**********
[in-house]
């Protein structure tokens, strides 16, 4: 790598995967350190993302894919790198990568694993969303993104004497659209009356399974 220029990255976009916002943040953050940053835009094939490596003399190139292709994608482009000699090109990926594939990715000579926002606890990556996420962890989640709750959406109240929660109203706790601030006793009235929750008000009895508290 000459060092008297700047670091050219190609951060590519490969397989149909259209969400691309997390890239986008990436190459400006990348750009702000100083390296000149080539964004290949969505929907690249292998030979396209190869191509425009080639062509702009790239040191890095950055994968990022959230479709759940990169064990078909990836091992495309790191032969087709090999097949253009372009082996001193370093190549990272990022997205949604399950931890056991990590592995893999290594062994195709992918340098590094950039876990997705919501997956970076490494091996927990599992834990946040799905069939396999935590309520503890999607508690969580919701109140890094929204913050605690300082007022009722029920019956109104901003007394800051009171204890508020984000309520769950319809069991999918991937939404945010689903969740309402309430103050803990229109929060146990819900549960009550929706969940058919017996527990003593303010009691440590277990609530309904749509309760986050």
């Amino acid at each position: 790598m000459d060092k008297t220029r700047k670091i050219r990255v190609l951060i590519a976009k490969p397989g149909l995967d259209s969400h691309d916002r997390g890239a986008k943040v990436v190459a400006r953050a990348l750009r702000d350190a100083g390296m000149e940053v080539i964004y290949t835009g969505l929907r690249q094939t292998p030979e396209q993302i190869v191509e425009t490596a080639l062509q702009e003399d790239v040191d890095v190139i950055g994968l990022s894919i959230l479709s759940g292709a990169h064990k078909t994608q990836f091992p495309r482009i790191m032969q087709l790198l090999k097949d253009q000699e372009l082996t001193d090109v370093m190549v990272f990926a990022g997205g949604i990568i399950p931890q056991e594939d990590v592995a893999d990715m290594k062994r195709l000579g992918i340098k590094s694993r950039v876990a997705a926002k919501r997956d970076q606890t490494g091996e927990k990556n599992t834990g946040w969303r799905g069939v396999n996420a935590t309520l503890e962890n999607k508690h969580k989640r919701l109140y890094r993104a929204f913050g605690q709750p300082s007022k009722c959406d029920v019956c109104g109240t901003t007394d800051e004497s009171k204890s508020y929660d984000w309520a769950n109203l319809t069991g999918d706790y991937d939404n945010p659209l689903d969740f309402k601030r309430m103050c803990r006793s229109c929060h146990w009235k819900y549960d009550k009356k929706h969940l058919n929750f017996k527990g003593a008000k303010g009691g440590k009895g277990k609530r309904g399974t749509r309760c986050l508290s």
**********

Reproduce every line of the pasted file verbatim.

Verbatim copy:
[in-house]
């Protein structure tokens, strides 16, 4: 790598995967350190993302894919790198990568694993969303993104004497659209009356399974 220029990255976009916002943040953050940053835009094939490596003399190139292709994608482009000699090109990926594939990715000579926002606890990556996420962890989640709750959406109240929660109203706790601030006793009235929750008000009895508290 000459060092008297700047670091050219190609951060590519490969397989149909259209969400691309997390890239986008990436190459400006990348750009702000100083390296000149080539964004290949969505929907690249292998030979396209190869191509425009080639062509702009790239040191890095950055994968990022959230479709759940990169064990078909990836091992495309790191032969087709090999097949253009372009082996001193370093190549990272990022997205949604399950931890056991990590592995893999290594062994195709992918340098590094950039876990997705919501997956970076490494091996927990599992834990946040799905069939396999935590309520503890999607508690969580919701109140890094929204913050605690300082007022009722029920019956109104901003007394800051009171204890508020984000309520769950319809069991999918991937939404945010689903969740309402309430103050803990229109929060146990819900549960009550929706969940058919017996527990003593303010009691440590277990609530309904749509309760986050």
């Amino acid at each position: 790598m000459d060092k008297t220029r700047k670091i050219r990255v190609l951060i590519a976009k490969p397989g149909l995967d259209s969400h691309d916002r997390g890239a986008k943040v990436v190459a400006r953050a990348l750009r702000d350190a100083g390296m000149e940053v080539i964004y290949t835009g969505l929907r690249q094939t292998p030979e396209q993302i190869v191509e425009t490596a080639l062509q702009e003399d790239v040191d890095v190139i950055g994968l990022s894919i959230l479709s759940g292709a990169h064990k078909t994608q990836f091992p495309r482009i790191m032969q087709l790198l090999k097949d253009q000699e372009l082996t001193d090109v370093m190549v990272f990926a990022g997205g949604i990568i399950p931890q056991e594939d990590v592995a893999d990715m290594k062994r195709l000579g992918i340098k590094s694993r950039v876990a997705a926002k919501r997956d970076q606890t490494g091996e927990k990556n599992t834990g946040w969303r799905g069939v396999n996420a935590t309520l503890e962890n999607k508690h969580k989640r919701l109140y890094r993104a929204f913050g605690q709750p300082s007022k009722c959406d029920v019956c109104g109240t901003t007394d800051e004497s009171k204890s508020y929660d984000w309520a769950n109203l319809t069991g999918d706790y991937d939404n945010p659209l689903d969740f309402k601030r309430m103050c803990r006793s229109c929060h146990w009235k819900y549960d009550k009356k929706h969940l058919n929750f017996k527990g003593a008000k303010g009691g440590k009895g277990k609530r309904g399974t749509r309760c986050l508290s």